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Key developments

  • Inquiry into National Anti-Corruption Commission legislation
  • Legislative Council Inquiry – Property Tax (First Home Buyer Choice) Bill 2022
  • Privacy Legislation Amendment (Enforcement and Other Measures) Bill 2022
  • Inquiry into missing and murdered First Nations women and children
  • Bail: Show cause offences and the unacceptable risk test
  • Crimes (Administration of Sentences) Amendment (No Body, No Parole) Bill 2022
  • Inquiry into the 2022 federal election
  • Inquiry into the appointment of the former Prime Minister to administer multiple departments
  • Anti-Discrimination and Human Rights Legislation Amendment (Respect at Work) Bill 2022
  • Exemptions for litigation funding schemes
  • 2022 Review of the Compulsory Third Party (CTP) Scheme
  • Review of Australia’s Modern Slavery Act
  • Draft National Principles to Address Coercive Control
  • 2022 Review of the Workers Compensation scheme – Question on Notice
  • Prosecutorial Disclosure in Criminal Cases in New South Wales
  • Safeguard mechanism reform – Consultation Paper
  • Statutory review of the Terrorism (Police Powers) Act 2002
  • Inquiry into the Aboriginal Cultural Heritage (Culture is Identity) Bill 2022
  • Family Law Central Practice Direction

Inquiry into National Anti-Corruption Commission legislation

The Public Law Committee contributed to a Law Society submission to the Law Council of Australia relating to the inquiry into the National Anti-Corruption Commission (‘NACC’) legislation.

The National Anti-Corruption Bill 2022 (‘Bill’) and the National Anti-Corruption Commission (Consequential and Transitional Provisions) Bill 2022 were introduced on 28 September 2022 and both Bills referred to the inquiry.

The Law Society, on balance, supported the passage of the Bill. The key issues dealt with in the submission included the application and reach of the legislation, the Constitution and powers of the proposed NACC.

The key issues the Law Society was concerned about related to the appropriate thresholds for public hearings and investigations, strengthening the audit and proactive powers for the NACC Inspector, and the ongoing cultural impact of mandatory reporting obligations for heads of Commonwealth agencies. The Law Society supported the thresholds set out in the Bill. The Law Society’s ongoing concern is that a weaker federal model might signal to future NSW governments the possibility of diluting the NSW model for anti-corruption.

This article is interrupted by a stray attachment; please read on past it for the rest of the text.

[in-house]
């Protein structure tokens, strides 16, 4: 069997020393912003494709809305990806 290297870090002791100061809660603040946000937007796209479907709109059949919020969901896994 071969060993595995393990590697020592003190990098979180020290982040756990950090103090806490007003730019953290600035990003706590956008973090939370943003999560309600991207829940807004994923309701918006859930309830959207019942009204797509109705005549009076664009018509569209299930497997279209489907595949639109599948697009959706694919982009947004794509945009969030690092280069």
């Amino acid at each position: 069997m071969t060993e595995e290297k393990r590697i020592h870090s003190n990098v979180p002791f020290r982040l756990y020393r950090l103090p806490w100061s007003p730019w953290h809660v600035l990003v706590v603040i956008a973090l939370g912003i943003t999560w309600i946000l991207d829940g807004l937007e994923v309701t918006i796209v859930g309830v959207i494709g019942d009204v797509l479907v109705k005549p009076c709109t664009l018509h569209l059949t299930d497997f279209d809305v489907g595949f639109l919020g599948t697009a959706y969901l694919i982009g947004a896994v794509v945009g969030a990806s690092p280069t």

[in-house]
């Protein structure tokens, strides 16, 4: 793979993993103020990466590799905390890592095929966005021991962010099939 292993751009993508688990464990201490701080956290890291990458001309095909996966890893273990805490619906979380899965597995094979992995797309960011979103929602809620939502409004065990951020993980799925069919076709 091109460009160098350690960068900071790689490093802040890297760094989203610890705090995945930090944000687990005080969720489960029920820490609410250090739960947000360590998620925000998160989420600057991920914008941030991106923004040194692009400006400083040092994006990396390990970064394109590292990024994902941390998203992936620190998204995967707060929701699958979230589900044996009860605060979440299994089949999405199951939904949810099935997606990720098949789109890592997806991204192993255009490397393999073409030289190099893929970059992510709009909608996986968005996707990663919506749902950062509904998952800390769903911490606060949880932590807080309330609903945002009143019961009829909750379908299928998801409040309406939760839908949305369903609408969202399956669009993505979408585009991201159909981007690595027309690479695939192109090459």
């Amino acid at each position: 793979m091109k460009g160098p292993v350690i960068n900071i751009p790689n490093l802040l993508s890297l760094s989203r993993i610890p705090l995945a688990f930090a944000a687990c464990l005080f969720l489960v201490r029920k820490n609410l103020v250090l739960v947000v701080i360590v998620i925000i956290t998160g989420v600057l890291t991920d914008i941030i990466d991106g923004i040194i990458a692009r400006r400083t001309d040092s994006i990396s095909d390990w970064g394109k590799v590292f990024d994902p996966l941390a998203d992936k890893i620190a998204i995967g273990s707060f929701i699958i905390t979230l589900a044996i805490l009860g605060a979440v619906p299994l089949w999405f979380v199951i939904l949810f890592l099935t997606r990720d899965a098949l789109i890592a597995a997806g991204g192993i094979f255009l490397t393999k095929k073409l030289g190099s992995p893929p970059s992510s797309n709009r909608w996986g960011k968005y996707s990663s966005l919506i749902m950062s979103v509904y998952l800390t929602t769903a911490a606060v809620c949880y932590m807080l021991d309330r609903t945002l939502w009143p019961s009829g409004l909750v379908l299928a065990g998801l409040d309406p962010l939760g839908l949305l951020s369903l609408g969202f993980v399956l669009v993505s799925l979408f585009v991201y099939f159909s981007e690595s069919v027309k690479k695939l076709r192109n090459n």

Legislative Council Inquiry – Property Tax (First Home Buyer Choice) Bill 2022

The Law Society members of the Revenue NSW/Law Society Liaison and Property Law Committees contributed to a submission to the Legislative Council’s inquiry into the Property Tax (First Home Buyer Choice) Bill 2022 (‘Bill’).

The Law Society submitted that, as a matter of principle, unpaid property tax should not be a charge on the land. Unlike land tax and council rates, which are payable despite a change of ownership (subject to any exemptions), the continuance of property tax depends on the subsequent purchaser’s choice whether to opt-in to the property tax scheme, if eligible.

From a conveyancing and administrative costs perspective, we raised concerns about the need for an additional conveyancing investigation to determine whether a particular property is subject to a property tax charge, and if so, the amount which needs to be cleared on settlement. In the early stages of the implementation phase, the number of properties subject to the property tax will be small. However, as a matter of prudent conveyancing practice, every purchaser in NSW will need to have their solicitor or conveyancer check whether the property being purchased is subject to a charge for unpaid property tax. If so, clearance of that charge will need to be arranged on or prior to settlement. This will add complexity and expense to the conveyancing process which, in our view, is not proportionate to the revenue to be protected.

We also submitted that the interplay and interpretation between the Bill and the Duties Act 1997 requires further clarification to ensure that references to duty being chargeable are subject to the exemptions under the Act.

The Bill passed the NSW Parliament on 10 November 2022.

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